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The Mirror of Literature, Amusement, and Instruction Volume 19, No. 528, January 7, 1832

by Various

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In our volume, just completed, we noticed the origin of this Establishment; and the annexed engravings report favourably of its progress, They represent

Two of the Entrance Lodges.

Another rustic building, the appropriation of which is not yet decided.

And a glazed circular building intended as a Refreshment room, but at present occupied by tropical birds, &c.

All three buildings are thatched, and they enliven the picturesqueness of the grounds, which, in a few months will form the most delightful promenade in the environs of the metropolis. Their extent, as we have stated, is about fifteen acres. Mr. Loudon, the intelligent editor of the Gardeners' Magazine objects to their plan, although, "speaking of the gardens as such, he is, on the whole, highly gratified with them. Their chief defect, at present, is a want of unity in the different scenes which come successively into view; that is, in proceeding along the walks, the different buildings and other objects, to the right and left, meet the eye with nearly equal claims to attention, and rather puzzle than delight the spectator. We call this a defect, because it may yet be remedied by planting. The object, in such a garden, ought to be, to lead the visiter to one scene after another, and to keep every scene so far distinct, either from that which has been just passed, or that which is next to come, as that its full unmingled expression shall be produced. At the same time, there ought to be just as much indicated of the coming scene as will excite curiosity and invite the stranger to proceed. The theory on this subject has been beautifully laid down by Morel and Girardin."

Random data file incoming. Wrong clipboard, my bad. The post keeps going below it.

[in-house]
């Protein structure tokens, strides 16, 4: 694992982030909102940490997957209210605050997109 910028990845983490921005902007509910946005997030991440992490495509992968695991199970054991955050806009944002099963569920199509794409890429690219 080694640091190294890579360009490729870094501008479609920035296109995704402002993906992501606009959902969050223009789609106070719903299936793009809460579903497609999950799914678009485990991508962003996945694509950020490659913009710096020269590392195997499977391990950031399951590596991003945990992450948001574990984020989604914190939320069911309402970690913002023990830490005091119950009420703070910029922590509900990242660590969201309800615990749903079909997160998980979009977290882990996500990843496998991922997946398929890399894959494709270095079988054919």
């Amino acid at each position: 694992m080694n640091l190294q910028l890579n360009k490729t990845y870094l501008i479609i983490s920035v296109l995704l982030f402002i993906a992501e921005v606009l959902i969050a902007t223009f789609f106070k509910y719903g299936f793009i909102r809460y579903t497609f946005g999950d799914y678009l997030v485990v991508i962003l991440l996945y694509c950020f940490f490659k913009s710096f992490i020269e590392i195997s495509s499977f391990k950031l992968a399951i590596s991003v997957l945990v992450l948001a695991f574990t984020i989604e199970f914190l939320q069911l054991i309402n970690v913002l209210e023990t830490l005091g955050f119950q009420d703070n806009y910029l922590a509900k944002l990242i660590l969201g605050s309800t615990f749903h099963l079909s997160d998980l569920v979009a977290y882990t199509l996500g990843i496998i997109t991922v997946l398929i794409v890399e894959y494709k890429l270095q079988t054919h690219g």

The Editor then proceeds to speak of the prompt and spirited manner, in which the buildings of the Surrey Gardens have been executed:—

"The London Zoological Society has certainly the merit of taking the lead in this description of garden; but Mr. Cross has not only proceeded more rapidly than they have done, but has erected more suitable and more imposing structures than are yet to be found in the gardens in the Regent's Park. What is there, for example, in the latter garden which can be at all compared with the circular glass building of 300 ft. in diameter, combining a series of examples of tropical quadrupeds and birds, and of exotic plants? In the plan of this building, the animals (lions, tigers, leopards, &c.) are kept in separate cages or compartments towards the centre; exterior to them is a colonnade, supporting the glazed roof, and also for cages of birds; within this colonnade will be placed hot-water pipes for heating the whole, and beyond it is an open paved area for spectators; next, there is a channel for a stream of water, intended for gold, silver and other exotic fishes; and, beyond, a border, under the front wall, for climbing plants, to be trained on wires under the roof. It is singular that the elevation of this building is almost a fac simile of the elevation which we made in May last for the hot-houses of the Birmingham Horticultural Society's garden; the only difference being, as it will afterwards appear, the addition, in our plan, of exterior pits, and of pediments over the entrance porches....